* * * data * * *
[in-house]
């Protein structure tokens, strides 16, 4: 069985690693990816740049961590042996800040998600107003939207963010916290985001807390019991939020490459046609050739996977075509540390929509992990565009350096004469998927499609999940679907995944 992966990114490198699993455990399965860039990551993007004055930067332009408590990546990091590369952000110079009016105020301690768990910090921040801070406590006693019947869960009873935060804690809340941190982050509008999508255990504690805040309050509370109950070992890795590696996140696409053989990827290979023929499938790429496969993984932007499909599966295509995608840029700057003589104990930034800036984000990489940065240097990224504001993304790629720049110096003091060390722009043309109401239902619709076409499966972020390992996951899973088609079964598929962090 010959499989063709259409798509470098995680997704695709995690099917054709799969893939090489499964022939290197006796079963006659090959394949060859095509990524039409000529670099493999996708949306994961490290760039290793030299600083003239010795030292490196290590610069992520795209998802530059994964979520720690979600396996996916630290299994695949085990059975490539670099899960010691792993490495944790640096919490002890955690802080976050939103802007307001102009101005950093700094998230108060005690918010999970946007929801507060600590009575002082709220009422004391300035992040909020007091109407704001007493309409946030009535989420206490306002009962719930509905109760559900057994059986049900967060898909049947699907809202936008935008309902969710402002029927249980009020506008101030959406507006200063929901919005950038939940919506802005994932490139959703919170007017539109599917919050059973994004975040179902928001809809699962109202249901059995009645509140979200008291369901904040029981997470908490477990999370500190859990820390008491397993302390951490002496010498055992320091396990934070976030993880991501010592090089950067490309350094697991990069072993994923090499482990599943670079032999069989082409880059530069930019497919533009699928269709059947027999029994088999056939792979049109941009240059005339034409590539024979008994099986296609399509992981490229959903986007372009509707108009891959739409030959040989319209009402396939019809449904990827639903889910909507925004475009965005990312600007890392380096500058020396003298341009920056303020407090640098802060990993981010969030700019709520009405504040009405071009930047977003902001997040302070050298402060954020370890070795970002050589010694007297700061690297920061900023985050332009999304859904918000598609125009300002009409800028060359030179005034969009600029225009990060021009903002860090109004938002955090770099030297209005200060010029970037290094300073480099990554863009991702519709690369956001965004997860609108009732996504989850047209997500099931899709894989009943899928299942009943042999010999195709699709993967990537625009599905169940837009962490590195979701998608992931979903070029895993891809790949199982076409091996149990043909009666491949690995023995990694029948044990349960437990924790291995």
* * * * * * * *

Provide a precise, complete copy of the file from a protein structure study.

[in-house]
């Protein structure tokens, strides 16, 4: 069985690693990816740049961590042996800040998600107003939207963010916290985001807390019991939020490459046609050739996977075509540390929509992990565009350096004469998927499609999940679907995944 992966990114490198699993455990399965860039990551993007004055930067332009408590990546990091590369952000110079009016105020301690768990910090921040801070406590006693019947869960009873935060804690809340941190982050509008999508255990504690805040309050509370109950070992890795590696996140696409053989990827290979023929499938790429496969993984932007499909599966295509995608840029700057003589104990930034800036984000990489940065240097990224504001993304790629720049110096003091060390722009043309109401239902619709076409499966972020390992996951899973088609079964598929962090 010959499989063709259409798509470098995680997704695709995690099917054709799969893939090489499964022939290197006796079963006659090959394949060859095509990524039409000529670099493999996708949306994961490290760039290793030299600083003239010795030292490196290590610069992520795209998802530059994964979520720690979600396996996916630290299994695949085990059975490539670099899960010691792993490495944790640096919490002890955690802080976050939103802007307001102009101005950093700094998230108060005690918010999970946007929801507060600590009575002082709220009422004391300035992040909020007091109407704001007493309409946030009535989420206490306002009962719930509905109760559900057994059986049900967060898909049947699907809202936008935008309902969710402002029927249980009020506008101030959406507006200063929901919005950038939940919506802005994932490139959703919170007017539109599917919050059973994004975040179902928001809809699962109202249901059995009645509140979200008291369901904040029981997470908490477990999370500190859990820390008491397993302390951490002496010498055992320091396990934070976030993880991501010592090089950067490309350094697991990069072993994923090499482990599943670079032999069989082409880059530069930019497919533009699928269709059947027999029994088999056939792979049109941009240059005339034409590539024979008994099986296609399509992981490229959903986007372009509707108009891959739409030959040989319209009402396939019809449904990827639903889910909507925004475009965005990312600007890392380096500058020396003298341009920056303020407090640098802060990993981010969030700019709520009405504040009405071009930047977003902001997040302070050298402060954020370890070795970002050589010694007297700061690297920061900023985050332009999304859904918000598609125009300002009409800028060359030179005034969009600029225009990060021009903002860090109004938002955090770099030297209005200060010029970037290094300073480099990554863009991702519709690369956001965004997860609108009732996504989850047209997500099931899709894989009943899928299942009943042999010999195709699709993967990537625009599905169940837009962490590195979701998608992931979903070029895993891809790949199982076409091996149990043909009666491949690995023995990694029948044990349960437990924790291995």